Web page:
I had a poetry professor who, before receiving her MFA from the Iowa Writers' Workshop, before earning tenure, before being awarded a Guggenheim Fellowship, even before writing anything she was proud of, spent 10 years fulfilling prescriptions at a pharmacy in the cold, cold midwest.
She once told me her mind wasn't occupied by much during that time. She said she didn't even write a single word. For a decade.
I can see her there, counting pills, weighing capsules, twisting shut white caps onto orange bottles, stuffing them into a paper sack, folding over the top edge, stapling the receipt and dosage recommendations, then placing the goods into a cold stainless steel drawer from which the sick would retrieve their medicine.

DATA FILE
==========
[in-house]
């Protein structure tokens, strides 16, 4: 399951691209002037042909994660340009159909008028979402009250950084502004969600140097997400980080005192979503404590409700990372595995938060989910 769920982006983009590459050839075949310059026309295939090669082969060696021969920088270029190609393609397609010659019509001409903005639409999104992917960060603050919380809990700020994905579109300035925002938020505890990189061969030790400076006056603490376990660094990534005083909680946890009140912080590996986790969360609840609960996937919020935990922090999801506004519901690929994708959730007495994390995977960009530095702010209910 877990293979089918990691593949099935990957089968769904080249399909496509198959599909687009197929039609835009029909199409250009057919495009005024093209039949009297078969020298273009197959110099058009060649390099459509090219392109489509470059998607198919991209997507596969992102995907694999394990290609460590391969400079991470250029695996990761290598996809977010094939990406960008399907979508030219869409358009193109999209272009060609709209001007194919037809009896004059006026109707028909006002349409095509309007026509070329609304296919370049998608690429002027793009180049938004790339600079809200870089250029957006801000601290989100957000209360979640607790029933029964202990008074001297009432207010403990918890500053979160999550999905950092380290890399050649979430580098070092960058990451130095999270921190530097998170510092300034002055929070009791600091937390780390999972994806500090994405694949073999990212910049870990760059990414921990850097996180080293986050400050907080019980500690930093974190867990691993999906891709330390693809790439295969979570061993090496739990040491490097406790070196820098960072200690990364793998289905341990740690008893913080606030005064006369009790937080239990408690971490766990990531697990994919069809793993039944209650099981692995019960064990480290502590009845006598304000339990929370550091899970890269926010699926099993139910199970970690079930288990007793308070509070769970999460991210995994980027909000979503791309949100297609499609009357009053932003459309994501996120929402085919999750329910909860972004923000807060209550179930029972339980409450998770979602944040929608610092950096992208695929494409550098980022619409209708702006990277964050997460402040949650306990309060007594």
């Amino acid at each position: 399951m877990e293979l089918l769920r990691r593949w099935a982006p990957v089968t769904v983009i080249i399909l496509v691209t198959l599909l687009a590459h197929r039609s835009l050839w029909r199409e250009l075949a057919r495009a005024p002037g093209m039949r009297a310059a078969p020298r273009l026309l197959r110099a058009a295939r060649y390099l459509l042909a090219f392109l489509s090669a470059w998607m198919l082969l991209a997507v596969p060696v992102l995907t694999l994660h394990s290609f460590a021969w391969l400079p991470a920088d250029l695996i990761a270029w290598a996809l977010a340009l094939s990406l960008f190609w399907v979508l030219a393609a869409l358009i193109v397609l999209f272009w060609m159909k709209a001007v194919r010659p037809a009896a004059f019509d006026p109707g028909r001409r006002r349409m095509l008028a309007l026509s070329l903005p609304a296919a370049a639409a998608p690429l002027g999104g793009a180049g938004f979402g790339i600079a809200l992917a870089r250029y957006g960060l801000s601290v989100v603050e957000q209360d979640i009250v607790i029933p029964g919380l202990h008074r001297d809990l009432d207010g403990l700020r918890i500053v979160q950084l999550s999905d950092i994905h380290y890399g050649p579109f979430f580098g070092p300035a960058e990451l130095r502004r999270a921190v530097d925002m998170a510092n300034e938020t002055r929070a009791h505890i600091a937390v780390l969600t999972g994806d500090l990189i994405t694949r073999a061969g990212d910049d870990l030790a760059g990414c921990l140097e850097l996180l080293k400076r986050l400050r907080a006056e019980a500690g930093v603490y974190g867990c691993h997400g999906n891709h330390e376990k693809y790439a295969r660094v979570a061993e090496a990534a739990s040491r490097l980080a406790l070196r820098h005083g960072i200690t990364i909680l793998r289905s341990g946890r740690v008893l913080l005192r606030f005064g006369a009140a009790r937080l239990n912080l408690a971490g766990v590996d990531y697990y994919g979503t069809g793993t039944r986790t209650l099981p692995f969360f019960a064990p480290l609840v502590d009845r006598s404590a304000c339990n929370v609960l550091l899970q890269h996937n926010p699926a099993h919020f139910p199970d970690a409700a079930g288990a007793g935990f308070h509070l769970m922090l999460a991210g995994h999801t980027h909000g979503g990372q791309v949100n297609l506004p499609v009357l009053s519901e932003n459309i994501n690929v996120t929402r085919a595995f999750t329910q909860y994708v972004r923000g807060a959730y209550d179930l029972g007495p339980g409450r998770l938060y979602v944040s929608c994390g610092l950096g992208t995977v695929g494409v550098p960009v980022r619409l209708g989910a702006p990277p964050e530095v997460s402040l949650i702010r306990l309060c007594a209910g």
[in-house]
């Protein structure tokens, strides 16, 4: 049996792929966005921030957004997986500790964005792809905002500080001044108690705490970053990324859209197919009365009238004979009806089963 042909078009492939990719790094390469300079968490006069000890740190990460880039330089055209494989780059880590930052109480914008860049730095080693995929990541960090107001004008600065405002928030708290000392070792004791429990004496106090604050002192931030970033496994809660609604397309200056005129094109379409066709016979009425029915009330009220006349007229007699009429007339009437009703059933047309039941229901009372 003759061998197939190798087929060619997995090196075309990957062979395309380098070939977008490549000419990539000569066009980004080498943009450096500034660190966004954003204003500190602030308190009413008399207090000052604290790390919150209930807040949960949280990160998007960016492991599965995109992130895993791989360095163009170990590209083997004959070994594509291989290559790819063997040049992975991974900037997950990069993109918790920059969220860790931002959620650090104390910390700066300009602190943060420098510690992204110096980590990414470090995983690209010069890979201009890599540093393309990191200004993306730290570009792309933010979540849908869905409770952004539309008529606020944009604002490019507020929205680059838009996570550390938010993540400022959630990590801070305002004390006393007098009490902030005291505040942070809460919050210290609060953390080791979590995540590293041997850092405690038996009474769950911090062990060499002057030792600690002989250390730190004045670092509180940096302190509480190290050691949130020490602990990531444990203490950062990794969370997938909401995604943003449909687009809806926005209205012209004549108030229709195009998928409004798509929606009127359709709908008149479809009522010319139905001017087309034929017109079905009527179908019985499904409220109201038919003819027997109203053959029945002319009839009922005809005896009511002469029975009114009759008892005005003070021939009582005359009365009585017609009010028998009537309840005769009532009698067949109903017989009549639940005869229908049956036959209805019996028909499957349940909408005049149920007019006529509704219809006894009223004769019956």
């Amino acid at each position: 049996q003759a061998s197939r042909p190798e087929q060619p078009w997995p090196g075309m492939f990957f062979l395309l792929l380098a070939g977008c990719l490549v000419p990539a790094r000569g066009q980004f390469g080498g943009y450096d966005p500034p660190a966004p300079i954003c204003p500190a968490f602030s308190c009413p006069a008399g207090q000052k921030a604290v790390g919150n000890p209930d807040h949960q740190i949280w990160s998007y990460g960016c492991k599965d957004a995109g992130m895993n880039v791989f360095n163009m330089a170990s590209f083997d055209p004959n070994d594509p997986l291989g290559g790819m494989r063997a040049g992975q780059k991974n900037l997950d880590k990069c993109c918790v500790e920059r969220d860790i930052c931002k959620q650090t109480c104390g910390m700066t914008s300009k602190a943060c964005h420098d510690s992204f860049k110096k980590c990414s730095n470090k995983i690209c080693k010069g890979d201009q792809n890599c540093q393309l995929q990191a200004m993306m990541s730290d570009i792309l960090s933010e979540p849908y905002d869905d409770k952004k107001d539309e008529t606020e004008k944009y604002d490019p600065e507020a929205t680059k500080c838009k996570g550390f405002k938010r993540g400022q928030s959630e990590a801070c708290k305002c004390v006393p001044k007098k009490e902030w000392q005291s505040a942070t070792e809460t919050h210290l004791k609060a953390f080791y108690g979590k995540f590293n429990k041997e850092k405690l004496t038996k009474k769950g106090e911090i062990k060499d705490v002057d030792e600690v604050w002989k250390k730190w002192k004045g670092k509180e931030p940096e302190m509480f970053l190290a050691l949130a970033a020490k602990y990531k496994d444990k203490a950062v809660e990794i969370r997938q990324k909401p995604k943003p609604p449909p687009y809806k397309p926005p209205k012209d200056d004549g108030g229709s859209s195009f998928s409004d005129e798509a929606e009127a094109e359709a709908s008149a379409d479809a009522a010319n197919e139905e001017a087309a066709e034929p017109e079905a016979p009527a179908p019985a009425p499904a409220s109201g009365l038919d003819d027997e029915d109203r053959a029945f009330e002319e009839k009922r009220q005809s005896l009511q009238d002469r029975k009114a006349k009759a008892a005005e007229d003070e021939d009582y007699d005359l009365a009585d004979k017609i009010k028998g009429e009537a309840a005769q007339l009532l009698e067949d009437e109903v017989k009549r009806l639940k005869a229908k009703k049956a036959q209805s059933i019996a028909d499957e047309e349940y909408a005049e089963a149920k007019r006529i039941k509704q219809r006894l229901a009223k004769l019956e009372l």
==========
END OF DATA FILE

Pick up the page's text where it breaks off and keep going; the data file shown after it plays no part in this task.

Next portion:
What's interesting to me is this: as lonely as she recalled being, there were never any particularly negative comments about that span of time. By her estimation, that phase as a pharmacy technician had to occur for her to evolve into a person who could write and teach - and ultimately change my life.
May we have more grace on ourselves when passing through seasons. A friend of mine once told me while I was recovering from heartbreak: Take it slow - slower than you think.
Whether we're soaring high, or in the gutter, one thing remains true - we're losing the battle against time. Best to feel every feeling across the spectrum of emotions in our short lives. And for the seasons when we feel nothing, perhaps we can find solace in the possibility we're unconsciously creating space inside ourselves for a later time. Perhaps we're providing healing to others in ways we'll never know.